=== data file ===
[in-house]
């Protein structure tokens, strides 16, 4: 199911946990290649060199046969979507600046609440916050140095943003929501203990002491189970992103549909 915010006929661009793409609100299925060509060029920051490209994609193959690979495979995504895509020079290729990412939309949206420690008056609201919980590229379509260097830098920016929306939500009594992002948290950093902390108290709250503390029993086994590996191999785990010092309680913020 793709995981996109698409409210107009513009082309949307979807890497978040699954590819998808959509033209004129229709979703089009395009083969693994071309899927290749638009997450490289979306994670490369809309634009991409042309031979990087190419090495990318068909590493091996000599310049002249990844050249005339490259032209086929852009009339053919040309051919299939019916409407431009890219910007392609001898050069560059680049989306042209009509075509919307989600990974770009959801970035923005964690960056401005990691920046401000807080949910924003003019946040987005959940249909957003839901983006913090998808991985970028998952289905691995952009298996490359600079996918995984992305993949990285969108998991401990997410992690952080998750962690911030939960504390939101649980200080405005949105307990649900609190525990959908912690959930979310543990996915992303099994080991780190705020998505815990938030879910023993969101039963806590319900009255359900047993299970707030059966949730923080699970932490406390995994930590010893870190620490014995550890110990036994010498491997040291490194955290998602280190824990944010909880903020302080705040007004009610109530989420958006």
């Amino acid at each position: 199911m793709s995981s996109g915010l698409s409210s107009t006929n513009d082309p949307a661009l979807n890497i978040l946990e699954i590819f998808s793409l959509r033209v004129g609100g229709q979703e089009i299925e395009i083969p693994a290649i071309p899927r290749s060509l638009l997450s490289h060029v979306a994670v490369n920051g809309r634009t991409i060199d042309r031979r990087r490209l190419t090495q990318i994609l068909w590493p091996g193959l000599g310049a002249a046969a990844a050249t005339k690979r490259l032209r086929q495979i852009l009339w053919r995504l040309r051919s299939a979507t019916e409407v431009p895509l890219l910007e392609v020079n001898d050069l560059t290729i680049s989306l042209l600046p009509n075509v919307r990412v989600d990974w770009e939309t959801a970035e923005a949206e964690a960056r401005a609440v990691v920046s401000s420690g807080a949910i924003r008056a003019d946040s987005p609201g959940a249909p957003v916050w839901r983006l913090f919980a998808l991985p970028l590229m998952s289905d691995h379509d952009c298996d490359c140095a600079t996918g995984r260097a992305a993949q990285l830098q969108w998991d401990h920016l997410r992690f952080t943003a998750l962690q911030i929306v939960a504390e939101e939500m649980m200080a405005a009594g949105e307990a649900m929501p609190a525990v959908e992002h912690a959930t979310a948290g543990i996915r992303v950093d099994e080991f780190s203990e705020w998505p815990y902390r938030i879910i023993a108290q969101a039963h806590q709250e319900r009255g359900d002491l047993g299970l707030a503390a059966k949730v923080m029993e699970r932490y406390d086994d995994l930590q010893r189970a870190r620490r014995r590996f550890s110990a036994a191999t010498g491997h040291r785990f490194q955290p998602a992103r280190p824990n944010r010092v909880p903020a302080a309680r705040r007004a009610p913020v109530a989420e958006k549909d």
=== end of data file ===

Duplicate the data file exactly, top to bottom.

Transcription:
[in-house]
């Protein structure tokens, strides 16, 4: 199911946990290649060199046969979507600046609440916050140095943003929501203990002491189970992103549909 915010006929661009793409609100299925060509060029920051490209994609193959690979495979995504895509020079290729990412939309949206420690008056609201919980590229379509260097830098920016929306939500009594992002948290950093902390108290709250503390029993086994590996191999785990010092309680913020 793709995981996109698409409210107009513009082309949307979807890497978040699954590819998808959509033209004129229709979703089009395009083969693994071309899927290749638009997450490289979306994670490369809309634009991409042309031979990087190419090495990318068909590493091996000599310049002249990844050249005339490259032209086929852009009339053919040309051919299939019916409407431009890219910007392609001898050069560059680049989306042209009509075509919307989600990974770009959801970035923005964690960056401005990691920046401000807080949910924003003019946040987005959940249909957003839901983006913090998808991985970028998952289905691995952009298996490359600079996918995984992305993949990285969108998991401990997410992690952080998750962690911030939960504390939101649980200080405005949105307990649900609190525990959908912690959930979310543990996915992303099994080991780190705020998505815990938030879910023993969101039963806590319900009255359900047993299970707030059966949730923080699970932490406390995994930590010893870190620490014995550890110990036994010498491997040291490194955290998602280190824990944010909880903020302080705040007004009610109530989420958006």
């Amino acid at each position: 199911m793709s995981s996109g915010l698409s409210s107009t006929n513009d082309p949307a661009l979807n890497i978040l946990e699954i590819f998808s793409l959509r033209v004129g609100g229709q979703e089009i299925e395009i083969p693994a290649i071309p899927r290749s060509l638009l997450s490289h060029v979306a994670v490369n920051g809309r634009t991409i060199d042309r031979r990087r490209l190419t090495q990318i994609l068909w590493p091996g193959l000599g310049a002249a046969a990844a050249t005339k690979r490259l032209r086929q495979i852009l009339w053919r995504l040309r051919s299939a979507t019916e409407v431009p895509l890219l910007e392609v020079n001898d050069l560059t290729i680049s989306l042209l600046p009509n075509v919307r990412v989600d990974w770009e939309t959801a970035e923005a949206e964690a960056r401005a609440v990691v920046s401000s420690g807080a949910i924003r008056a003019d946040s987005p609201g959940a249909p957003v916050w839901r983006l913090f919980a998808l991985p970028l590229m998952s289905d691995h379509d952009c298996d490359c140095a600079t996918g995984r260097a992305a993949q990285l830098q969108w998991d401990h920016l997410r992690f952080t943003a998750l962690q911030i929306v939960a504390e939101e939500m649980m200080a405005a009594g949105e307990a649900m929501p609190a525990v959908e992002h912690a959930t979310a948290g543990i996915r992303v950093d099994e080991f780190s203990e705020w998505p815990y902390r938030i879910i023993a108290q969101a039963h806590q709250e319900r009255g359900d002491l047993g299970l707030a503390a059966k949730v923080m029993e699970r932490y406390d086994d995994l930590q010893r189970a870190r620490r014995r590996f550890s110990a036994a191999t010498g491997h040291r785990f490194q955290p998602a992103r280190p824990n944010r010092v909880p903020a302080a309680r705040r007004a009610p913020v109530a989420e958006k549909d």